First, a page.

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Toledo students help with restoration project in the Maumee AOC

Students planting live stakes of willow and red osier dogwood at Hill Ditch
Students from Toledo Public Schools plant live stakes of Willow and Red Osier Dogwood at Hill Ditch within the Maumee AOC. (Credit: Toledo Blade)

With funding from the GLRI and H2Ohio, Toledo Public Schools and the Ohio Environmental Protection Agency led two events to help restore Hill Ditch, a tributary of the Ottawa River within the Maumee Area of Concern (AOC). Hill Ditch restoration project partners include the U.S. EPA, Toledo Public Schools, the Mannik and Smith Group, Metroparks Toledo, Geo Gradel Co., GEI Consultants, and Partners for Clean Streams. 

Ohio EPA coordinated a live stake harvesting event with Toledo Public School Natural Science Technology Center (ANSAT) students. During the event at Wiregrass Lake Metropark, students harvested dormant branches of Willow and Red Osier Dogwood trees for replanting as part of a habitat restoration project nearby in the Maumee AOC. The students cut, trimmed, and bundled 525 stakes to be installed at the Hill Ditch project site. Three days later, students assisted with the live stake planting, where they planted about 400 of the harvested stakes directly into the soil. These stakes will root a few weeks after planting and will eventually grow into new trees.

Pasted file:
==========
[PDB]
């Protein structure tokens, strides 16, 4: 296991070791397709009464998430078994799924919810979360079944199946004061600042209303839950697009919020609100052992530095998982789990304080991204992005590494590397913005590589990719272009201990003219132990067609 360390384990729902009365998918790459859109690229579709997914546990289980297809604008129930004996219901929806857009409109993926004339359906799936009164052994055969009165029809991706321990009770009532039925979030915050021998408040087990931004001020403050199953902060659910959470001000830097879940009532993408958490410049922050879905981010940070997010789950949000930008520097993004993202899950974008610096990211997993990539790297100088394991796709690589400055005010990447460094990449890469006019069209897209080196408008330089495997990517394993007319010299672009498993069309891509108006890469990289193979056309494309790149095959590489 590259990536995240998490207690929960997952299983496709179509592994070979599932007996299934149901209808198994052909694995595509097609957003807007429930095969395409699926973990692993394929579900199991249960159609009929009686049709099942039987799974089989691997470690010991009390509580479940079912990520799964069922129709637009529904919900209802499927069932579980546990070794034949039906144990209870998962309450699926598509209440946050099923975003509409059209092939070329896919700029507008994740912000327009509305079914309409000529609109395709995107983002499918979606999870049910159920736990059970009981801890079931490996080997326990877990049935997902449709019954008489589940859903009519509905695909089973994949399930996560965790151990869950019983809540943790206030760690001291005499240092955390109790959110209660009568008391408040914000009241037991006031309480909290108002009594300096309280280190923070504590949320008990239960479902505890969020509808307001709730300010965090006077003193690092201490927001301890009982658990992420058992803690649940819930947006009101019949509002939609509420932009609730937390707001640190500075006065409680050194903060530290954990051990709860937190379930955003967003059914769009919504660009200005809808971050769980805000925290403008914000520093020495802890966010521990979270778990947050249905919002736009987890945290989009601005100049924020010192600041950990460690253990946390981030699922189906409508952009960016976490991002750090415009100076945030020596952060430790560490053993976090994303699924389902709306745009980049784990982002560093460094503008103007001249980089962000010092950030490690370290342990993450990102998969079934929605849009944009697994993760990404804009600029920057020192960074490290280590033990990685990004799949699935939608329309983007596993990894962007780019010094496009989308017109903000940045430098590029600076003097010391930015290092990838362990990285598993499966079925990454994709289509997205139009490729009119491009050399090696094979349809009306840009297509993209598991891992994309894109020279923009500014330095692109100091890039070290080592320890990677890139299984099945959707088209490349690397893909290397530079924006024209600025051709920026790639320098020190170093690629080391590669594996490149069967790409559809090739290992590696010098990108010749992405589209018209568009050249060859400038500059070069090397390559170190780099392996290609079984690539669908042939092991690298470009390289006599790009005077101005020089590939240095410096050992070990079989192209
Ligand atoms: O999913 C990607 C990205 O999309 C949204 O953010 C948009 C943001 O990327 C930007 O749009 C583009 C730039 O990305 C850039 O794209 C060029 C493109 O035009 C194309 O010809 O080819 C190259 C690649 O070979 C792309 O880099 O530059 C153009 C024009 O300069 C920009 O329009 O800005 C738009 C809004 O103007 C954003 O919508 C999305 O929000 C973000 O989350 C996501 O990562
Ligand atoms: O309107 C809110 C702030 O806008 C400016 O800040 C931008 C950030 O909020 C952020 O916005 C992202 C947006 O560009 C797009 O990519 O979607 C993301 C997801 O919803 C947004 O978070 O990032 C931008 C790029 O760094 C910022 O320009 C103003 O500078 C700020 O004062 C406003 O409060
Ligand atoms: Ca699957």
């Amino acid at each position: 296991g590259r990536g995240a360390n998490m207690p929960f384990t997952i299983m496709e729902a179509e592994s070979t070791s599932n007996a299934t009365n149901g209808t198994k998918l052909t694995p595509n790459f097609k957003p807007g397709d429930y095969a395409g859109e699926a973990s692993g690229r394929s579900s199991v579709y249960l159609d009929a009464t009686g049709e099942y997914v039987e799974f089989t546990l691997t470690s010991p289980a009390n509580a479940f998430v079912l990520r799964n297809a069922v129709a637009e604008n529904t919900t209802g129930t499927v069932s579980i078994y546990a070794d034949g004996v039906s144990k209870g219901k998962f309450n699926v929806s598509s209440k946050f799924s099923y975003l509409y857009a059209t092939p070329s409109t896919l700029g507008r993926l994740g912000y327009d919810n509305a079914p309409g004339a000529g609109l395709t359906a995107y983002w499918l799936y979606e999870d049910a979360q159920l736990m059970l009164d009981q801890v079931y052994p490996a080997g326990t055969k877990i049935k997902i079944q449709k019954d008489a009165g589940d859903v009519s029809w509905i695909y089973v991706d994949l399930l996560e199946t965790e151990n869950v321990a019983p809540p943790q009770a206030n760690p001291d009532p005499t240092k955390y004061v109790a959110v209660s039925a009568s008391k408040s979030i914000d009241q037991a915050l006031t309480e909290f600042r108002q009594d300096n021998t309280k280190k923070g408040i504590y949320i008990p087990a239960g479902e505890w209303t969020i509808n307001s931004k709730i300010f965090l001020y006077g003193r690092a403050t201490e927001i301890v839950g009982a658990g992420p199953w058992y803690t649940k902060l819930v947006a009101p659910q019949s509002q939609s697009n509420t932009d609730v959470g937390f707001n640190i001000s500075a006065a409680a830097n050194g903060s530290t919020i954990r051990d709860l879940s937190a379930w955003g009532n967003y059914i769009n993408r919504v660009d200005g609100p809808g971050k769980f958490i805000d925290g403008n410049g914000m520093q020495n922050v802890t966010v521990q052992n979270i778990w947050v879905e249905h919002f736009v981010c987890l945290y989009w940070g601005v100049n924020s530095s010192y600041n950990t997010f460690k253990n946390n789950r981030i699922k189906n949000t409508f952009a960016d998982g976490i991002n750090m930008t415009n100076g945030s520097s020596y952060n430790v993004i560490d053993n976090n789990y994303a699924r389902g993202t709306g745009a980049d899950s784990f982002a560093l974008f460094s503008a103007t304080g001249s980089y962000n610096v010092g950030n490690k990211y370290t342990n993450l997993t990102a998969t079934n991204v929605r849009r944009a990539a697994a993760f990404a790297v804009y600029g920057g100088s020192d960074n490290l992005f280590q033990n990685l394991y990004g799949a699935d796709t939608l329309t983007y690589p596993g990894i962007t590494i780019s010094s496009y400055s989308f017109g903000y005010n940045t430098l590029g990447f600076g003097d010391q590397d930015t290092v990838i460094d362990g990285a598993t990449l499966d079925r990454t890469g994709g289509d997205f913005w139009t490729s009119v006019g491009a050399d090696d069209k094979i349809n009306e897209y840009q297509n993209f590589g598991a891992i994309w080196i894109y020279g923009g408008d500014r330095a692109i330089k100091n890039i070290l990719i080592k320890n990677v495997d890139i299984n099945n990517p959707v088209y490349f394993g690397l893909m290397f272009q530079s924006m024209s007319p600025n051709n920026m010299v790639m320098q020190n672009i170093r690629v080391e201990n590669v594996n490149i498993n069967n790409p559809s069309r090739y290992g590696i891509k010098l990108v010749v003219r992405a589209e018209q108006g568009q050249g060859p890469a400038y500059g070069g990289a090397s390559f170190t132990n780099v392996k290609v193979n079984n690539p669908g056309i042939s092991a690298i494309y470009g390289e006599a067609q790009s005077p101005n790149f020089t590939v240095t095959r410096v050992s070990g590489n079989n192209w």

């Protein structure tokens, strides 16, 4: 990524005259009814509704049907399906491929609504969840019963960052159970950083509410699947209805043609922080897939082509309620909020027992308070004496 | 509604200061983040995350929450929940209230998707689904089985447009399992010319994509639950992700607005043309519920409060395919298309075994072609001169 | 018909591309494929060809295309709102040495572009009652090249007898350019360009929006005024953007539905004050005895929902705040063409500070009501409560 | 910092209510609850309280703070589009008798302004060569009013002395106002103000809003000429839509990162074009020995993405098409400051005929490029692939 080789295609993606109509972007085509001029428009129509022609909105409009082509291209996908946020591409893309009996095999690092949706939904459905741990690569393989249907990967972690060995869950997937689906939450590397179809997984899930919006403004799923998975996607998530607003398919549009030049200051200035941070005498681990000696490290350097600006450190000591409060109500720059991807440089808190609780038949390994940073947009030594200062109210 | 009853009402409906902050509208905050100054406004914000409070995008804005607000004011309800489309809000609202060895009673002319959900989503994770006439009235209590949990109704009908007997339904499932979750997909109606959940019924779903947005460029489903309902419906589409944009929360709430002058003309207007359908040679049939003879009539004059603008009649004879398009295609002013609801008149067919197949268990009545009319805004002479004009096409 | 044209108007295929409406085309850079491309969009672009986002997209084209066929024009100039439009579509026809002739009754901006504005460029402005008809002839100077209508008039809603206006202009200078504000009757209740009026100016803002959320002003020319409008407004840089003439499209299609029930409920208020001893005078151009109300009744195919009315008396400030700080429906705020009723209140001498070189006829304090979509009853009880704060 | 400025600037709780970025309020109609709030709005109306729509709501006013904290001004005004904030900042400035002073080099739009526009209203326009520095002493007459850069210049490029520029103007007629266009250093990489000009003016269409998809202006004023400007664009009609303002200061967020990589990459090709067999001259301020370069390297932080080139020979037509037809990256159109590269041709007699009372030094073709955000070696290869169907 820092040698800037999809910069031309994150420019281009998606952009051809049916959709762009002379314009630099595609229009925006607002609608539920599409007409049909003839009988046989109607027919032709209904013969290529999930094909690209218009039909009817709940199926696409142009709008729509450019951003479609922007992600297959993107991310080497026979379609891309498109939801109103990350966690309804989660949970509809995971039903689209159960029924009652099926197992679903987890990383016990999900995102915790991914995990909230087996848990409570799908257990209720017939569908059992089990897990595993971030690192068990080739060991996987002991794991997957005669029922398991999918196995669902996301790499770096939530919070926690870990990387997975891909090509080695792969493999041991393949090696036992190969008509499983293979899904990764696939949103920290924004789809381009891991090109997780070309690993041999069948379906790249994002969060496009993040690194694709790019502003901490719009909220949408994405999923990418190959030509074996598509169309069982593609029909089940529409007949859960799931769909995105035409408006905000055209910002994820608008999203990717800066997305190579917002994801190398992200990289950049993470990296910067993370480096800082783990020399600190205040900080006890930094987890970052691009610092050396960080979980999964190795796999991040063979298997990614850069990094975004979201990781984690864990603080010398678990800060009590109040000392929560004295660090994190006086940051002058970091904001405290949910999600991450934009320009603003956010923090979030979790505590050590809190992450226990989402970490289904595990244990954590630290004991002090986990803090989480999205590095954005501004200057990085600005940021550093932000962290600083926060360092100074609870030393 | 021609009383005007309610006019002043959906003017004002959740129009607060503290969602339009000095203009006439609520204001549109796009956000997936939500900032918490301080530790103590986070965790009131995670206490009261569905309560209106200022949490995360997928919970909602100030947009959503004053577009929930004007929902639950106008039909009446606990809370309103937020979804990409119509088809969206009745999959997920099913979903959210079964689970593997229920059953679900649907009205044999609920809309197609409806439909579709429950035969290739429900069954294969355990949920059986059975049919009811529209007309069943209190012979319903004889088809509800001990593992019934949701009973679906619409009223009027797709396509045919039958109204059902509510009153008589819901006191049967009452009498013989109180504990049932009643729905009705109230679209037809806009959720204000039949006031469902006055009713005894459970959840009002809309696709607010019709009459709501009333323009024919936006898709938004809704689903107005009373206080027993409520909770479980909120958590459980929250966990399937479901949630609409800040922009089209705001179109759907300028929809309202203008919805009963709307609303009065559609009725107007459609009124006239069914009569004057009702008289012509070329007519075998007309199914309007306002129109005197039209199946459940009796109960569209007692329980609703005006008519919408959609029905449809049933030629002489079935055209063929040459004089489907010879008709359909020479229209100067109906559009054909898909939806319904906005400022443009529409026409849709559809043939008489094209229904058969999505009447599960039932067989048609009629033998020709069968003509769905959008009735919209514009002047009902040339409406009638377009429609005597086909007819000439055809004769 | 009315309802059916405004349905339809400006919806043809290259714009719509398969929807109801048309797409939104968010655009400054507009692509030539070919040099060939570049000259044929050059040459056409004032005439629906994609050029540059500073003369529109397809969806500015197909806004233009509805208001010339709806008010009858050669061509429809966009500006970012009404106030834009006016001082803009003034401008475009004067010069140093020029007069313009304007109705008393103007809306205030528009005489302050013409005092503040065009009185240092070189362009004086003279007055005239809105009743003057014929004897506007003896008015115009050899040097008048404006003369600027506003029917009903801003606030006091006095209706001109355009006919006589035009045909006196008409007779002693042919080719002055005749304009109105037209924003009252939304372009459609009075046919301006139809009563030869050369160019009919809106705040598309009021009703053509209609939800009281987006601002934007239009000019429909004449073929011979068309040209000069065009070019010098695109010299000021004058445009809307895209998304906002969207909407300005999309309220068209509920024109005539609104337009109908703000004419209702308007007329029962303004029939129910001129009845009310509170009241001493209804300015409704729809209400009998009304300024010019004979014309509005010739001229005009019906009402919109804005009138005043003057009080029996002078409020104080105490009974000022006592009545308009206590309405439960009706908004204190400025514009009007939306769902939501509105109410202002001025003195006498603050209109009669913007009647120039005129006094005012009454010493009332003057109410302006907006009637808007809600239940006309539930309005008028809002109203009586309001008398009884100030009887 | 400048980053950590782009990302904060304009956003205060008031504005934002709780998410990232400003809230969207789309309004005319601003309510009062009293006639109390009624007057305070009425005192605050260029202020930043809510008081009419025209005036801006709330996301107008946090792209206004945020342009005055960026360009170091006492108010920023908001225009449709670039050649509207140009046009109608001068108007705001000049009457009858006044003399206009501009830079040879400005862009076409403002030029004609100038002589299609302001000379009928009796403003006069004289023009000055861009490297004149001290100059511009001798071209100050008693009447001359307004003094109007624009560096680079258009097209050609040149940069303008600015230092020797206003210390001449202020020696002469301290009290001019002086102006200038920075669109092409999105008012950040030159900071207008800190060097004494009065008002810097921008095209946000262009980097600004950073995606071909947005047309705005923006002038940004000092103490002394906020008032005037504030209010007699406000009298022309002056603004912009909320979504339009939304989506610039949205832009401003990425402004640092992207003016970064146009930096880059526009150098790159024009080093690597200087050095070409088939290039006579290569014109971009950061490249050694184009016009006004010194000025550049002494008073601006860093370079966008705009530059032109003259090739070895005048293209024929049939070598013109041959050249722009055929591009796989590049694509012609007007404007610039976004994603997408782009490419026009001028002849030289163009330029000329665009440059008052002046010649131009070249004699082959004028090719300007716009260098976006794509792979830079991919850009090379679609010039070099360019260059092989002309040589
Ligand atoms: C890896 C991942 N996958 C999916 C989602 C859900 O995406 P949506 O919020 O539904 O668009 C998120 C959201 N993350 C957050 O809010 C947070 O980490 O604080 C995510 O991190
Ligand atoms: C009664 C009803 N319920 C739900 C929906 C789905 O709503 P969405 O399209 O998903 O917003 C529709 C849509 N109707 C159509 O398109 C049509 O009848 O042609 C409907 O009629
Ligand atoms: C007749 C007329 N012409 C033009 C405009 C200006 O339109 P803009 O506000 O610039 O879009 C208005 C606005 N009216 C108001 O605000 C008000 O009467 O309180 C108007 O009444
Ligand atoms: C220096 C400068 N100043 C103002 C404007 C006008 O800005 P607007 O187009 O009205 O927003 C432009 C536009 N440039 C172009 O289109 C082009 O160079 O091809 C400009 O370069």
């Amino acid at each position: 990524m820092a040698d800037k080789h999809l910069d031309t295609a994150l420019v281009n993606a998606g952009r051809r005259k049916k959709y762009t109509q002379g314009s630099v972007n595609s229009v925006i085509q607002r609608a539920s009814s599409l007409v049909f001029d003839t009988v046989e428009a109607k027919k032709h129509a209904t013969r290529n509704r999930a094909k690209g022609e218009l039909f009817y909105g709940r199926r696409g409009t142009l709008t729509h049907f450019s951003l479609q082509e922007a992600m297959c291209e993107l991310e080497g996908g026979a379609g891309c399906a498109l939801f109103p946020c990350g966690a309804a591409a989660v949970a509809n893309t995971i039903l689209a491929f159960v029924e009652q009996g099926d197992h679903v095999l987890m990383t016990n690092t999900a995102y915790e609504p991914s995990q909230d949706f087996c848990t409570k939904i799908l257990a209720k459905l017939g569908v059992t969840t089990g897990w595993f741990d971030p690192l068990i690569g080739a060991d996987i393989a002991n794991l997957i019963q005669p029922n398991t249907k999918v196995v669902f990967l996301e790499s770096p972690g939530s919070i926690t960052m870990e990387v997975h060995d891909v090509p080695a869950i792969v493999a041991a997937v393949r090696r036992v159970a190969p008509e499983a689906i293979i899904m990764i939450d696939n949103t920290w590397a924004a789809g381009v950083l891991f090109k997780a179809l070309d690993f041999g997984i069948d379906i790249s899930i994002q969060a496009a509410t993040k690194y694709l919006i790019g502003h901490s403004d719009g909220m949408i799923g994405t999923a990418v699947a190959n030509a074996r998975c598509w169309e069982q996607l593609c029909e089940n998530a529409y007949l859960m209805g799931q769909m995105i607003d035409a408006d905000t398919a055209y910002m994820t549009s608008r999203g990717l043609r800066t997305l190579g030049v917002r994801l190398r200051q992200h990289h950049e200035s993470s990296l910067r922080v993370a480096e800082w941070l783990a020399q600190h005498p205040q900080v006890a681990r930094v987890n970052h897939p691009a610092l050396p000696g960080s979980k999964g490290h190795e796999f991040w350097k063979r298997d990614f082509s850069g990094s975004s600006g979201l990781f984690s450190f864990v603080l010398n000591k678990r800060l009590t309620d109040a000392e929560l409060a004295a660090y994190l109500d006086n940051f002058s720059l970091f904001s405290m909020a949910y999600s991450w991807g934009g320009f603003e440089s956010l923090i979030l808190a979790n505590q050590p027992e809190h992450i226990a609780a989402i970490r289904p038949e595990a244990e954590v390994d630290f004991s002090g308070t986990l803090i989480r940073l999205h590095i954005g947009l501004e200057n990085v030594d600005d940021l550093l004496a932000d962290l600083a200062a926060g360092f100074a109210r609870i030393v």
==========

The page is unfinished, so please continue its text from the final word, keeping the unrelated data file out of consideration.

Hill Ditch is a newly re-routed tributary stream of the Ottawa River, which ultimately flows into Maumee Bay and Lake Erie. These new plantings will help stabilize the stream banks and improve the riparian and aquatic habitat in the restored portion of the stream, which flows through the ANSAT campus. By stabilizing the stream banks, the willow and dogwood trees will not only help keep the soil in place but can also reduce the amount of phosphorous and nutrients entering the waterway that can ultimately contribute to harmful algal blooms in Maumee Bay. The harvest and planting events were unique opportunities for ANSAT students to learn about restoration ecology, bioengineering, and to gain hands-on experience with ecosystem restoration practices. Future students will also benefit from this project as part of learning exercises for their courses at ANSAT, where they will be able to study this restoration project as it matures.

To learn more about these events and the Hill Ditch restoration, watch news coverage from WTOL-Channel 11(YouTube) featuring the project.